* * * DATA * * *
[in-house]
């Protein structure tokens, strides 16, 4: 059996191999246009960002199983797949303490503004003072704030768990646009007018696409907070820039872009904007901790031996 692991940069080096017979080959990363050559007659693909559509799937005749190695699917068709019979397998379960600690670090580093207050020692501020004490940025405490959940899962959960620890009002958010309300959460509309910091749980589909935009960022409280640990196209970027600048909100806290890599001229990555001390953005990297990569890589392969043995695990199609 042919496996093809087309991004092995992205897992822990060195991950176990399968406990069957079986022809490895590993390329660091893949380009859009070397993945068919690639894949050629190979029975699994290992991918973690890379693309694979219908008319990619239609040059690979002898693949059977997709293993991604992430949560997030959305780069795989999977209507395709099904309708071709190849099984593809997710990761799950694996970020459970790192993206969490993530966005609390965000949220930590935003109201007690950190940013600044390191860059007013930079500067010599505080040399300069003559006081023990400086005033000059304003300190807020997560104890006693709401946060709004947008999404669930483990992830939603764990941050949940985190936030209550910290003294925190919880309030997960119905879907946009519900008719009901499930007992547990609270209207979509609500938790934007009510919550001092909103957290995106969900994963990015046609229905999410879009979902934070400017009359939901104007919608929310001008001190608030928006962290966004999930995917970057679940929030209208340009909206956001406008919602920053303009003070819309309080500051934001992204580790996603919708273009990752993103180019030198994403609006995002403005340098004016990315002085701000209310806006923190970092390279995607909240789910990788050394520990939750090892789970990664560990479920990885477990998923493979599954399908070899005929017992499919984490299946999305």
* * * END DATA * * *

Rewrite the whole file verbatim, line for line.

[in-house]
């Protein structure tokens, strides 16, 4: 059996191999246009960002199983797949303490503004003072704030768990646009007018696409907070820039872009904007901790031996 692991940069080096017979080959990363050559007659693909559509799937005749190695699917068709019979397998379960600690670090580093207050020692501020004490940025405490959940899962959960620890009002958010309300959460509309910091749980589909935009960022409280640990196209970027600048909100806290890599001229990555001390953005990297990569890589392969043995695990199609 042919496996093809087309991004092995992205897992822990060195991950176990399968406990069957079986022809490895590993390329660091893949380009859009070397993945068919690639894949050629190979029975699994290992991918973690890379693309694979219908008319990619239609040059690979002898693949059977997709293993991604992430949560997030959305780069795989999977209507395709099904309708071709190849099984593809997710990761799950694996970020459970790192993206969490993530966005609390965000949220930590935003109201007690950190940013600044390191860059007013930079500067010599505080040399300069003559006081023990400086005033000059304003300190807020997560104890006693709401946060709004947008999404669930483990992830939603764990941050949940985190936030209550910290003294925190919880309030997960119905879907946009519900008719009901499930007992547990609270209207979509609500938790934007009510919550001092909103957290995106969900994963990015046609229905999410879009979902934070400017009359939901104007919608929310001008001190608030928006962290966004999930995917970057679940929030209208340009909206956001406008919602920053303009003070819309309080500051934001992204580790996603919708273009990752993103180019030198994403609006995002403005340098004016990315002085701000209310806006923190970092390279995607909240789910990788050394520990939750090892789970990664560990479920990885477990998923493979599954399908070899005929017992499919984490299946999305």